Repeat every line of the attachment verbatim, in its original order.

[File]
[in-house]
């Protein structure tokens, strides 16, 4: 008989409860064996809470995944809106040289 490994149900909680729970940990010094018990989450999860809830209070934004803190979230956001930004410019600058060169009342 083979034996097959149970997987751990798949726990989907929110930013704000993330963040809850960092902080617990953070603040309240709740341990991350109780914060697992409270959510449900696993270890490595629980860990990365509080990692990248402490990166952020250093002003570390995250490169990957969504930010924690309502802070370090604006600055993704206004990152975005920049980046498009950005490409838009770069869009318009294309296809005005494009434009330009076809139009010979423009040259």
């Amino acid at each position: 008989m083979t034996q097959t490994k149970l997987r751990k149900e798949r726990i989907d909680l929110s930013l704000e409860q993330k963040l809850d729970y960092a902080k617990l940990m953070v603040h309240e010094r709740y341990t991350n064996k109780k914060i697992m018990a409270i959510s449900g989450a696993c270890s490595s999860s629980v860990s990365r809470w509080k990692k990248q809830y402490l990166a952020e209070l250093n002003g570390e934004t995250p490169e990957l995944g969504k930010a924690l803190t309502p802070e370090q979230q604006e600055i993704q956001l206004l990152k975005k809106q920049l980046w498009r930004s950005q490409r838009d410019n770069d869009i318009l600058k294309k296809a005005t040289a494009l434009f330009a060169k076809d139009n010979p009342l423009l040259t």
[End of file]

[in-house]
């Protein structure tokens, strides 16, 4: 008989409860064996809470995944809106040289 490994149900909680729970940990010094018990989450999860809830209070934004803190979230956001930004410019600058060169009342 083979034996097959149970997987751990798949726990989907929110930013704000993330963040809850960092902080617990953070603040309240709740341990991350109780914060697992409270959510449900696993270890490595629980860990990365509080990692990248402490990166952020250093002003570390995250490169990957969504930010924690309502802070370090604006600055993704206004990152975005920049980046498009950005490409838009770069869009318009294309296809005005494009434009330009076809139009010979423009040259």
């Amino acid at each position: 008989m083979t034996q097959t490994k149970l997987r751990k149900e798949r726990i989907d909680l929110s930013l704000e409860q993330k963040l809850d729970y960092a902080k617990l940990m953070v603040h309240e010094r709740y341990t991350n064996k109780k914060i697992m018990a409270i959510s449900g989450a696993c270890s490595s999860s629980v860990s990365r809470w509080k990692k990248q809830y402490l990166a952020e209070l250093n002003g570390e934004t995250p490169e990957l995944g969504k930010a924690l803190t309502p802070e370090q979230q604006e600055i993704q956001l206004l990152k975005k809106q920049l980046w498009r930004s950005q490409r838009d410019n770069d869009i318009l600058k294309k296809a005005t040289a494009l434009f330009a060169k076809d139009n010979p009342l423009l040259t």